Thursday 23 October 2014 4:35 pm

West Coast main line: Has Richard Branson forgotten the virtues of competition?

Tony Lodge is a research fellow at the Centre for Policy Studies (CPS). He is author of the CPS pamphlet Clean Coal – A Clean, Affordable Alternative.

Tony Lodge is a research fellow at the Centre for Policy Studies (CPS). He is author of the CPS pamphlet Clean Coal – A Clean, Affordable Alternative.

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Richard Branson’s famous guerrilla campaign to break British Airways’s grip on Heathrow Airport is safe in history as a victory for competition and passenger choice. The tenacious campaign fought by Virgin to secure access and slots at Heathrow dominated the UK aviation scene for most of the 1990s, and ultimately led to lower fares and better services.

So why is the man who fought tooth and nail to deliver choice and competition in the air now fighting to stop it on the railways?

Virgin Trains has enjoyed a virtual monopoly on the long-distance, high-speed rail services between London Euston and the north west for over 17 years. During this period, the company has made healthy profits and enjoyed massive public investment in the railway to deliver more and faster services.

But this franchised service has never faced any long-distance, high-speed railway competition, and Virgin is doing its best to stop it emerging.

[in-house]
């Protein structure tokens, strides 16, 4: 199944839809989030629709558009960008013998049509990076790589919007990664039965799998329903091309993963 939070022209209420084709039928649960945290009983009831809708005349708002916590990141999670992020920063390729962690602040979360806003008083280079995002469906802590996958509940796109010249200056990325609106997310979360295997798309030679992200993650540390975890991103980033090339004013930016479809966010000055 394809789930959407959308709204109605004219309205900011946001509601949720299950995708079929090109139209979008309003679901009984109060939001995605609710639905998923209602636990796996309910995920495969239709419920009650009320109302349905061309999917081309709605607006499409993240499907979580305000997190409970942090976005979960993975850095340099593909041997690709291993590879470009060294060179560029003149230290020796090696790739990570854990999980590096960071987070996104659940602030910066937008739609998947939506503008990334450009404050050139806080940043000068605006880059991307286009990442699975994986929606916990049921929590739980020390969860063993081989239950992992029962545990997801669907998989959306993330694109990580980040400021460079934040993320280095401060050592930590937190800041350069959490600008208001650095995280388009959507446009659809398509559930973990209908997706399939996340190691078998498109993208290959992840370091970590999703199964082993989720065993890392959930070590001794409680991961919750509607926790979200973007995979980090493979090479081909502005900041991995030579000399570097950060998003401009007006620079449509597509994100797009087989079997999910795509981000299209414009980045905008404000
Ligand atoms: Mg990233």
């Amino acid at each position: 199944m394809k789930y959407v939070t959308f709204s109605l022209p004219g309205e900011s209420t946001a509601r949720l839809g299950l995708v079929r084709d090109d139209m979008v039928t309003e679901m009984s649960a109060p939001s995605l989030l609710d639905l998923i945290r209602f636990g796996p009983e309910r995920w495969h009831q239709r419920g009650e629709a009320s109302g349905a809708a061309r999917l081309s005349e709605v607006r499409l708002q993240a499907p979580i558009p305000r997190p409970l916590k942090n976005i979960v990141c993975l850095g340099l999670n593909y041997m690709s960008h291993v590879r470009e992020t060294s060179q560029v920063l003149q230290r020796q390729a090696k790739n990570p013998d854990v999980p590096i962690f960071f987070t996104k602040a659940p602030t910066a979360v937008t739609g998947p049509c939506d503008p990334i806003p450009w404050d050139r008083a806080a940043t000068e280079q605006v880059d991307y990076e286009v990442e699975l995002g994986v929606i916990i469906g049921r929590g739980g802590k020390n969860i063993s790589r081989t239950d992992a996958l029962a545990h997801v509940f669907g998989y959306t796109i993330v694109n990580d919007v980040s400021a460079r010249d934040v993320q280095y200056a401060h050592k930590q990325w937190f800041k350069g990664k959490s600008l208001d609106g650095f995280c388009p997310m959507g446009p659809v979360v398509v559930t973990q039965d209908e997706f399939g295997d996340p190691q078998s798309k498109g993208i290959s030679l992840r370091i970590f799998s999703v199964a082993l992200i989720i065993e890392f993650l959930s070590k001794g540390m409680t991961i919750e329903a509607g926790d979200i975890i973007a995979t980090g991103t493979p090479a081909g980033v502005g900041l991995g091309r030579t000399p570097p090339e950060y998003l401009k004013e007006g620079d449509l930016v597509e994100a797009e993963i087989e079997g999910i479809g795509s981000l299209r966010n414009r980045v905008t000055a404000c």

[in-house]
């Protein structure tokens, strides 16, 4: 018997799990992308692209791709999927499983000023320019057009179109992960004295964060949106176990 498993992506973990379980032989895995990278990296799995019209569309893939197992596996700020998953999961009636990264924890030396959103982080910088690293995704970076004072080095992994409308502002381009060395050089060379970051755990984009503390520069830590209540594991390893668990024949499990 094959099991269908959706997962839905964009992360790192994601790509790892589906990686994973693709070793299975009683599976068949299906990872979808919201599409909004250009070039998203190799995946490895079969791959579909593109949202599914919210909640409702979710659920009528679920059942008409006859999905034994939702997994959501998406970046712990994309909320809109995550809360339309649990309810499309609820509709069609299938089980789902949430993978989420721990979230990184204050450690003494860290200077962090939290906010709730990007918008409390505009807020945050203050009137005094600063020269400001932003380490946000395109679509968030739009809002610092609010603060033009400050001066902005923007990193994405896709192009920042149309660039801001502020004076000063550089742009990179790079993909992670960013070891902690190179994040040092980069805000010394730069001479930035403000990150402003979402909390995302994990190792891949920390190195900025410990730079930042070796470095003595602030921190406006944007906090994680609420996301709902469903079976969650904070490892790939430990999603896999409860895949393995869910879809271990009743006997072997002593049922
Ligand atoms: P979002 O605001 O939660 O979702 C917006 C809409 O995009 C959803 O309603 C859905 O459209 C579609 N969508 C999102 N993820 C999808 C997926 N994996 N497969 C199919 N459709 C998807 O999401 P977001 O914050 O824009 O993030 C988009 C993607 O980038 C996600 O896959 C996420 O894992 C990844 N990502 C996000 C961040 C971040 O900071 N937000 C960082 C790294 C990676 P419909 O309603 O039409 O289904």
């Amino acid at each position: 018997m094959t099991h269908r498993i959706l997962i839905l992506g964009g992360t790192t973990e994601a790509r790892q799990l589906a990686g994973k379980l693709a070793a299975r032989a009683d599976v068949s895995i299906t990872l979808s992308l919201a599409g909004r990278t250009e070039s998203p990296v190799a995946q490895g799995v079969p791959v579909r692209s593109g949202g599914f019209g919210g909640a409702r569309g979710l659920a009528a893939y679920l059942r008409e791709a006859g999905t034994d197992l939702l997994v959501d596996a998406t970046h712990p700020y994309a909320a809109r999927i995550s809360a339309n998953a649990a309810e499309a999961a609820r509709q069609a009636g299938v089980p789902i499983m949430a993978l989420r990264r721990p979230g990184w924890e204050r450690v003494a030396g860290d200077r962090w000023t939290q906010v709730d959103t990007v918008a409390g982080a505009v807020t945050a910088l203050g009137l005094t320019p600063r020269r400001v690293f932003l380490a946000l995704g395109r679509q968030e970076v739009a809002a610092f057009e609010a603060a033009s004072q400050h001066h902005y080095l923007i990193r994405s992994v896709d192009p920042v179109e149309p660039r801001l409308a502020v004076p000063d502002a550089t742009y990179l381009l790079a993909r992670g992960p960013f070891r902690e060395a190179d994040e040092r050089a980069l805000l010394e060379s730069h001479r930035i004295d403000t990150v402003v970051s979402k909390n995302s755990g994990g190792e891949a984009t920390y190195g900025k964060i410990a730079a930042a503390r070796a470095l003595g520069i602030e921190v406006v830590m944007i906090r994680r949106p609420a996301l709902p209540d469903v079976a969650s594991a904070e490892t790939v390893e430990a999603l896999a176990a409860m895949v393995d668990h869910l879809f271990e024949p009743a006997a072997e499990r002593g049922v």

The Office of the Rail Regulator (ORR) is currently considering its ruling on whether new “open access”, privately funded high-speed tilting trains will be permitted to start operating between London and the north west – in direct competition with Virgin.

These new services would bring long overdue fare choice for passengers, providing better services on the neglected routes across the Pennines, which regularly suffer from overcrowding and poor rolling stock.

Since 2007, Yorkshire and the north east has enjoyed such open access competition with the franchise out of London King’s Cross on the East Coast main line. Passengers heading north tonight from King’s Cross can reach Yorkshire and the north east using either the franchised service (East Coast), or the open access trains run by Grand Central and Hull Trains.

These services all compete for passengers. But why has such a competitive model never been encouraged or allowed on the West Coast main line, connecting London with Manchester and beyond?

As part of the consultation to examine this proposed new rail competition, Virgin has sent two letters to the ORR, dated 1 July and 10 July. Initially, it called for the proposal for new services to be withdrawn; next, it outlined Virgin’s opposition, irrespective of the fact that Network Rail has said there is space on the railway to take the new services.

Open access services on other lines have led to lower fares, a greater number of routes, more and happier passengers and better trains. They pose no threat to the viability of the railway. On the East Coast main line, where the franchise directly competes with rivals, fares are lower, stations are busier and overall revenue is higher.

Branson and Virgin dragged BA kicking and screaming into a competitive environment in which it faced competition and eventually rose to the challenge. It’s now time that Virgin – as the incumbent franchise holder – accepted the same challenge, embracing more competition in the interests of the passenger and the railway.

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